Podcasts Uncategorized

Buying Yourself a Job (PODCAST)

I’ve done it, I’ve officially gone to Recruiting Hell.

Well, at least I was on the podcast 😉

Rob Conlon was nice enough to have me on, and we discussed something that could be seen as a bit untraditional. . .

Buying yourself a job!

Check it out:

Listen to “Episode 31 -Buying Yourself a Job?! – Ft. James Aiken of Legacy Search” on Spreaker.


Human Resources

Top Five Hidden and Paralyzing Recruiting Pitfalls

How to Avoid the Five Most Common Pitfalls in Recruiting

The Big Five: Common Recruiting Mistakes

Here are a few of the most common pitfalls when you’re interviewing and making your next hire. . .

Lower Your Risk by Analyzing the Market Effectively

Number one is not researching and seeing enough of the market when you make a decision. Don’t always fall in love. Don’t go having one-itis. Whenever you’re making a hire, you want to have multiple options. You want to have multiple avenues that you can go down in case something happens. Know who all is out there so you can have an advantage over your competitors if you understand the talent market.

Keep the Process Hot (Like Poppa Bear’s Porridge)

Number two pitfall is having a time polarized process. If you’re offering after the very first interview, you’re probably going to scare them off. It’s not a good look. It’s not a smart idea. It’s too fast. Make sure that the candidate can walk away, digesting the opportunity, thinking about it with their family, talking about it, reflecting what their life would be like to join your company.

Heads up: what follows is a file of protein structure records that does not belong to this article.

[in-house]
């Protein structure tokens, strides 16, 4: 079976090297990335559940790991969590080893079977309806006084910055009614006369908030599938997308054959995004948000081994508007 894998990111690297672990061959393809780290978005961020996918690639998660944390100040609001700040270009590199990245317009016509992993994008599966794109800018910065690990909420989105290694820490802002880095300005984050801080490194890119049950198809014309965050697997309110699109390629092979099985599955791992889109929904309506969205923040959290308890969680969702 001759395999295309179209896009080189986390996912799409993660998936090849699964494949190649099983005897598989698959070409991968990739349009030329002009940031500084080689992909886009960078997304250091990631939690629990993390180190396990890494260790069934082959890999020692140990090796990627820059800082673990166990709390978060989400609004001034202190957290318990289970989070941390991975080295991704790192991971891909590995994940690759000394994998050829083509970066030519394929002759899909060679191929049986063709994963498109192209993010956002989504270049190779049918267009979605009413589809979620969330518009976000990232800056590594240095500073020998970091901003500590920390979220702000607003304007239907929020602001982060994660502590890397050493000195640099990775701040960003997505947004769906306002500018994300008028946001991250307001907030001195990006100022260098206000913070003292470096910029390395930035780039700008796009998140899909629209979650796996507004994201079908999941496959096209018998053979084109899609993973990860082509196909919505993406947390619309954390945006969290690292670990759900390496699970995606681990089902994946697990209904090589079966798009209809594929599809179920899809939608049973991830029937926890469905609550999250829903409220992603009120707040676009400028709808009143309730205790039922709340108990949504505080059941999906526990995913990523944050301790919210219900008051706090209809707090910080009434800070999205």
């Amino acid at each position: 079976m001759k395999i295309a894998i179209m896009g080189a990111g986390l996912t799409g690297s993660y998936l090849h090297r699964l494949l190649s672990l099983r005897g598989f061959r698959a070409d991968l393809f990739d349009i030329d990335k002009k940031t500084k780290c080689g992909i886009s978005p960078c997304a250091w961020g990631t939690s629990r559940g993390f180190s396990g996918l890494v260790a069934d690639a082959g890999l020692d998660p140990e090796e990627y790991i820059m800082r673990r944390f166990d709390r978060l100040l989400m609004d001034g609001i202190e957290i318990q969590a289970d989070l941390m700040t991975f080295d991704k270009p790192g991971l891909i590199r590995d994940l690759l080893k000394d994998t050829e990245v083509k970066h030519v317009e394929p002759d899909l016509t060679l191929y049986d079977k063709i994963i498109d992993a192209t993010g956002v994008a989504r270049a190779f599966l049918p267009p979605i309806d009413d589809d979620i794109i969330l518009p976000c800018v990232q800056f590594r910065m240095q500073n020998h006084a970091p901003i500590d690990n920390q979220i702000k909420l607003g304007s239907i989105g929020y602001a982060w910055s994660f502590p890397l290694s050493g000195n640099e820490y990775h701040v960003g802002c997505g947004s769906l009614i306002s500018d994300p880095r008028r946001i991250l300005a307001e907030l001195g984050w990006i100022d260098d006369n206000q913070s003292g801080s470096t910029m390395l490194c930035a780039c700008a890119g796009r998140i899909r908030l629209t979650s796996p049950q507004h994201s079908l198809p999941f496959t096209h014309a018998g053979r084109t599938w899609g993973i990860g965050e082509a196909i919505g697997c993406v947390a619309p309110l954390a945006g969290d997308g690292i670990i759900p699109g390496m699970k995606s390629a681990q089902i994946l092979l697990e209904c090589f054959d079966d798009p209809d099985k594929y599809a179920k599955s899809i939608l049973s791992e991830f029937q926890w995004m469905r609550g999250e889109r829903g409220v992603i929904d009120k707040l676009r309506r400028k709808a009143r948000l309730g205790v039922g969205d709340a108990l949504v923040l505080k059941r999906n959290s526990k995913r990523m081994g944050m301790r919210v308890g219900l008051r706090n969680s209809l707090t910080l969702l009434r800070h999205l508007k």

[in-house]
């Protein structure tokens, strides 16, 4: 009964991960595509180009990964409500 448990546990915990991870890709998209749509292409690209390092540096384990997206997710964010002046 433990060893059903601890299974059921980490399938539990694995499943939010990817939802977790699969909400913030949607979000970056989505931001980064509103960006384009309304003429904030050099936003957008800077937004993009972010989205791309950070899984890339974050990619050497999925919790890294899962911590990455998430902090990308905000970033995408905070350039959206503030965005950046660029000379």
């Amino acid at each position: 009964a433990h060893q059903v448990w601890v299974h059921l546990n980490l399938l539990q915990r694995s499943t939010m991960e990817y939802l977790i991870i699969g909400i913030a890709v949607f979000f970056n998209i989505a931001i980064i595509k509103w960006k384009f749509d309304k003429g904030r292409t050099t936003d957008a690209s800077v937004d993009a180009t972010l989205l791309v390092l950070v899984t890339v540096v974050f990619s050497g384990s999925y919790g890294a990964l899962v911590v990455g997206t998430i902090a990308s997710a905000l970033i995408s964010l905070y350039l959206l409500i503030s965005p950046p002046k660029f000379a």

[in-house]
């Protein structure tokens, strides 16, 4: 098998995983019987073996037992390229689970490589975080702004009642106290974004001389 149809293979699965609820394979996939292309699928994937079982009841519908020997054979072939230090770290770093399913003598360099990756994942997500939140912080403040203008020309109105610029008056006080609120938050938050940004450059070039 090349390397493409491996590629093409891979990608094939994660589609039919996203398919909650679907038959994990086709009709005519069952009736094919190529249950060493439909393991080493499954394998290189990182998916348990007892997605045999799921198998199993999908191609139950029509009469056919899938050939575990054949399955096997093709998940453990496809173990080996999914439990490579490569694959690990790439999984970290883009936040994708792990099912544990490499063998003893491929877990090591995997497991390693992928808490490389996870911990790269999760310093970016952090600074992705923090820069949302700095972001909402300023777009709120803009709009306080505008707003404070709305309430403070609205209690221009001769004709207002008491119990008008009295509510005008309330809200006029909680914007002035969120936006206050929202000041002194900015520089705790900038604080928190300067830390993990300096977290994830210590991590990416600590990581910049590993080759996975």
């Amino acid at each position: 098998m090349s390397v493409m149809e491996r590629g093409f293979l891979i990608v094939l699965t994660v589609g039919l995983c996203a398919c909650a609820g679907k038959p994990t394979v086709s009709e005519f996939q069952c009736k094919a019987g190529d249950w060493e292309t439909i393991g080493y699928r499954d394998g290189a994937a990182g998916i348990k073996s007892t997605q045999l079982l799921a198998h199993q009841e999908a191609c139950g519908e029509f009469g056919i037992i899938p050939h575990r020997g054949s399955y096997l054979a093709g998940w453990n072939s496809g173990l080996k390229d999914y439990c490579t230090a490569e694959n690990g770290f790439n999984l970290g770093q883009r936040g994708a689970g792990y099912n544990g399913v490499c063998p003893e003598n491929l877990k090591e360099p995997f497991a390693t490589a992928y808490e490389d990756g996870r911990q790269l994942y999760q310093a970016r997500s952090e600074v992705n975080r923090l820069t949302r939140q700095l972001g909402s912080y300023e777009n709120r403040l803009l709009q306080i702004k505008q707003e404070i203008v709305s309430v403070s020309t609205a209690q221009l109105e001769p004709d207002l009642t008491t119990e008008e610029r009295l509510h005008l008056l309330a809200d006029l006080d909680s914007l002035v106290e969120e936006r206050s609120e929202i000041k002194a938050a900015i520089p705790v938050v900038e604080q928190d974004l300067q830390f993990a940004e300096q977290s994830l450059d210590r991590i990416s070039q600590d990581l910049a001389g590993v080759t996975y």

They can’t be pushed through this process, especially the higher you go, the less likely they’re going to successfully move after a single interview. Get that sweet spot within three interviews as the perfect process length.

Then on the flip side, if you’re having an interview process that’s five, six, seven rounds and all kinds of different stakeholders going in. All kinds of people going in and out and you have to change schedules, the whole hiring process ends up lasting two or three months!

That’s a mess. You’re losing the candidate inertia there. they’re getting excited and then they have to wait and then they get excited and then they have to wait and then they get excited and then they have to wait until eventually, you know, they kind of just fade away. You know, they’re tired of going through the process.

They’re worn out, they’re there at a certain point and they start almost resenting the process and that’s the last thing you want with a candidate. You know, you want to make them feel good. You want to make them feel special you want to be attentive with them and having a multi month hiring process, doesn’t make anyone happy.

Don’t just take it from me, check out ERE’s famous “Death By Interview” article.

Build a Shortlist (It Could Save Your Hire)

Number three kind of ties into number one a little bit, but it’s not having enough options. Make sure that you have a legitimate shortlist worked up and that you have multiple different avenues.You want to see as much of the market as possible and you want to know as many people as possible. Naturally, you want to have a lot of people interested in joining your company.

Remember – You’re Trying to Hire, Not Just Interview